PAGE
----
I remember getting my drivers license. I was working my first full time job as an nursing assistant in Cardiff. The only way I could get to work was three buses or, for the early morning/night shifts a taxi. It was time consuming, expensive and stressful (you never knew if your transport was going to show up). Learning to drive and buying a car ironically was the only way I could in the long run save money, find time to study and keep my job. I live in London now and am fortunate that public transport is great, but millions of people sadly don’t have access to the same luxury. My hope is that autonomous vehicles will change that.

Musk recently announced that from next year Tesla owners will be able to convert their cars into robot taxis and earn money while you sleep. Anything from Elon should be taken with a grain of salt, but it is an intriguing proposition. Companies like Waymo, Ford, Baidu, Audi etc are are all working on autonomous vehicles, and may launch similar services to entice customers into purchasing and maintaining a new car with the promise of increased personal revenue.

Is this really a good deal for potential car owners? How could this impact taxi companies looking to deploy a fleet of robot taxis? And how could this concept develop with respect to market differentiation and integration with services? Let’s take a look.

Lean Canvas Takedown

The Problem

  • People want a safe, inexpensive, reliable and convenient access to transport
  • Cost of owning and maintaining a car is high

For many people, access to transport is an important part of being able to function in the modern world. We need to get to physical places of employment, see friends and family, your job may require you to drive, get access to supplies, transport goods etc etc.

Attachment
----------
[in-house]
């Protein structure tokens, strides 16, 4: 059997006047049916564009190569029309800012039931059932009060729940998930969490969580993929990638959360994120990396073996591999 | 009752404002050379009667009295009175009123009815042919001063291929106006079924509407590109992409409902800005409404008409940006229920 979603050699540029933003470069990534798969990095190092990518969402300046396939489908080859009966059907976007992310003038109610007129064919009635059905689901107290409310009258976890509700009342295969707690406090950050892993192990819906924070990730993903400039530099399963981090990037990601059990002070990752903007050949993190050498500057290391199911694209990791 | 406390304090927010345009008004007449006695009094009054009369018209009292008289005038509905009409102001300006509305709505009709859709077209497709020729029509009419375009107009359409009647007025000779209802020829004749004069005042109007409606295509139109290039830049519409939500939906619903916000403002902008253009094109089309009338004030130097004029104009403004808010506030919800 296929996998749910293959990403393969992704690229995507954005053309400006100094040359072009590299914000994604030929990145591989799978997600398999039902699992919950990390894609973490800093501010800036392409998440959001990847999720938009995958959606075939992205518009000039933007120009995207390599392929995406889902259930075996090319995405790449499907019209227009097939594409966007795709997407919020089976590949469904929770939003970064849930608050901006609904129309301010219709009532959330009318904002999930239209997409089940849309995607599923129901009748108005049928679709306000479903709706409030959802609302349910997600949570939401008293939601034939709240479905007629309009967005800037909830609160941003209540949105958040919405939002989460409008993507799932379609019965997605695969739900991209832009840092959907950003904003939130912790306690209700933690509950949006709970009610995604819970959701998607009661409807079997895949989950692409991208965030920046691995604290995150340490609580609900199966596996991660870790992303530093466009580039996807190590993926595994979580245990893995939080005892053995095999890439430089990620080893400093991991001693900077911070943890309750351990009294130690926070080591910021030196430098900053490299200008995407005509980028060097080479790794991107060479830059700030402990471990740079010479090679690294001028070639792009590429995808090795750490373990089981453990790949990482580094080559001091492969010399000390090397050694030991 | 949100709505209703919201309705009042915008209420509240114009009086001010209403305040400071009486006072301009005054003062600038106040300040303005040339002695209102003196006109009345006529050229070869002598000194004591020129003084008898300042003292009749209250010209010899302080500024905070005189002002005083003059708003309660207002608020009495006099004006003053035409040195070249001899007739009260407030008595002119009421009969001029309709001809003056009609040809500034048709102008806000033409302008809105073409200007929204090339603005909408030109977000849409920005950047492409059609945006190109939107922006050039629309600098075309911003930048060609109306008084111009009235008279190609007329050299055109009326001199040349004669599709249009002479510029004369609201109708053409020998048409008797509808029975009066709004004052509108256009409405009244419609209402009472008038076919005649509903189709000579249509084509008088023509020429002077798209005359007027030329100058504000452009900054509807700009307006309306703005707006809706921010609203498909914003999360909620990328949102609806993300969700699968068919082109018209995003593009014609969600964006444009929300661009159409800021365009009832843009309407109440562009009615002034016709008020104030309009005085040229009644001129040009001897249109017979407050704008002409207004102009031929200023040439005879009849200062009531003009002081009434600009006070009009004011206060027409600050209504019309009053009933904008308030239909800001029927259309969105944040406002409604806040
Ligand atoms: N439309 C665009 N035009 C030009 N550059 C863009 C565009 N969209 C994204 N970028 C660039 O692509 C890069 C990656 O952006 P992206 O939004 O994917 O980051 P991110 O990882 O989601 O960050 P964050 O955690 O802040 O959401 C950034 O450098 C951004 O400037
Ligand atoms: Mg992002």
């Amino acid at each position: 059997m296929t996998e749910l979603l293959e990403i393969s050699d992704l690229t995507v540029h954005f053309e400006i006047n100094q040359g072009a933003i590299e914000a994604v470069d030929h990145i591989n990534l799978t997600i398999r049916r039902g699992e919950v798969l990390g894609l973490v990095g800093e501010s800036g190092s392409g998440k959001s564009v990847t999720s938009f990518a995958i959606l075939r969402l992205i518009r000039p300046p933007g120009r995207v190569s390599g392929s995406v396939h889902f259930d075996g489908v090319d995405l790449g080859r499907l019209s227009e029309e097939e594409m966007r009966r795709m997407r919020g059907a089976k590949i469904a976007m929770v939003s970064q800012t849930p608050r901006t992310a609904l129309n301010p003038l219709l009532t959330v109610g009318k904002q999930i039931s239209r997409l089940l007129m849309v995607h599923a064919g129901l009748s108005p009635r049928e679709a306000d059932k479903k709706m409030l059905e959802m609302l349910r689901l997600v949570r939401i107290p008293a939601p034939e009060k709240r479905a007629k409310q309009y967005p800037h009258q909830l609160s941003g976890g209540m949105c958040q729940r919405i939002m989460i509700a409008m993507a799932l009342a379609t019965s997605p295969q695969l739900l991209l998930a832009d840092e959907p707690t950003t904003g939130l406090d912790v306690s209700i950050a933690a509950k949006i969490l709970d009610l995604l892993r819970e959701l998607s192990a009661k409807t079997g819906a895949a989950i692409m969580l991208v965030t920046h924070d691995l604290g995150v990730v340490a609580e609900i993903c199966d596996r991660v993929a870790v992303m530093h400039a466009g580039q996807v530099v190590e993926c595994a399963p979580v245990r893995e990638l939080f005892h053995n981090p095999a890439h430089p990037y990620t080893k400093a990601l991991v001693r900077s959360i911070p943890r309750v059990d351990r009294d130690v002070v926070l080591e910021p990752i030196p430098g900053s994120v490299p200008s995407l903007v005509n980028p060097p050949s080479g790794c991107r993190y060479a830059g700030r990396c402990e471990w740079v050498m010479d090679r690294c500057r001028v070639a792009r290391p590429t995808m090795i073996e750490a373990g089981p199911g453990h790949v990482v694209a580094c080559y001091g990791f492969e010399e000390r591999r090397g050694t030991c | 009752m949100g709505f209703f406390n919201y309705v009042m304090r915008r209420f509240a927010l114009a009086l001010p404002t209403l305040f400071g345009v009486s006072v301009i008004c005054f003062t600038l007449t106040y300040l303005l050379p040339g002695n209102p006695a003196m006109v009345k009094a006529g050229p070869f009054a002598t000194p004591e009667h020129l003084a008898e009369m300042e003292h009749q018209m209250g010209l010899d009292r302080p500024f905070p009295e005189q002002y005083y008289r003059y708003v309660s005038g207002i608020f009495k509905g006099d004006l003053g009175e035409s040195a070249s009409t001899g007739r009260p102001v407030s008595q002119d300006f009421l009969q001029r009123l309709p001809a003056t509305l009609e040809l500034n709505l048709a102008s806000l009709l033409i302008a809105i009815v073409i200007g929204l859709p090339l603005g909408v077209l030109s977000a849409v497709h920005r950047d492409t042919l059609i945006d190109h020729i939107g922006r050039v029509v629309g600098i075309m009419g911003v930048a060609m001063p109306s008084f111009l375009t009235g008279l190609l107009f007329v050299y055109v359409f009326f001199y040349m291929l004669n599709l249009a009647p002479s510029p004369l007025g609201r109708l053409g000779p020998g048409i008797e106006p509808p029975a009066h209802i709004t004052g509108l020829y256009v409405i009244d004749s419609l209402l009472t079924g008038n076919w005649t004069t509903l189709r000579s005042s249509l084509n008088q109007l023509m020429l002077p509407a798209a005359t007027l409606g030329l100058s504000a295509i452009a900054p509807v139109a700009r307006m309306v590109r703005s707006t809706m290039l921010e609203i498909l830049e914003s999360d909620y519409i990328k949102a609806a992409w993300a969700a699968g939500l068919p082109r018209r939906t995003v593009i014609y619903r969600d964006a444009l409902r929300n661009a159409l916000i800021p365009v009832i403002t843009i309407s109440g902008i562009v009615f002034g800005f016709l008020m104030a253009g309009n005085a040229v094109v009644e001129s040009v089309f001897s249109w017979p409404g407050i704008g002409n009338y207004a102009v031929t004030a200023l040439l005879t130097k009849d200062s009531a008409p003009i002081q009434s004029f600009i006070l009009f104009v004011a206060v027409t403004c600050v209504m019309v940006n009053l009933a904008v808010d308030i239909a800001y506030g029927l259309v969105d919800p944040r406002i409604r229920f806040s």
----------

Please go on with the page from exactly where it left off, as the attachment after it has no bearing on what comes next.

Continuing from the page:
At some point a person needs to move something from location A to location B.

Regardless of how this is solved, the problems of transport include safety, cost, speed, reliability and convenience. The challenge is to improve the experience around any of these pain points.

Existing car owners may have access to convenient transport but it comes at a high financial cost. If there was a way to offset these costs or better, make a profit that would reduce this pain point. Some people arguably already do this by providing transport through services like Uber, Deliveroo or Amazon Flex.

Customer Segments

  • People who require access to a personal vehicle
  • People who require access to personal transport

In this scenario we are exploring the following question – can we offset the high cost of owning a vehicle while helping people get better access to affordable transport?

People with access to personal transport like a car have to pay all the upfront and ongoing costs associated with their vehicle. It provides convenience, but at a high cost.

On the other hand you have people who need access to transport but can not afford the upfront costs of a car/personal taxi. They instead rely on public transport systems at a low to medium cost, but sacrifice convenience and destination flexibility.

Solution

  • Allow your vehicle to work autonomously while not in use
  • Allow people to request transportation jobs from a vehicle
  • Provide integrations with services to allow your vehicle to perform jobs

For our solution we are assuming the problem of autonomous driving cars has been solved.

The solution works by allowing car owners to connect their vehicle to a taxi or delivery request service and then set its availability for work. The general public can then use services such as ride hailing to book a taxi ride with your car directly or indirectly through online shopping or food delivery. In return for this service, the customer pays a fee.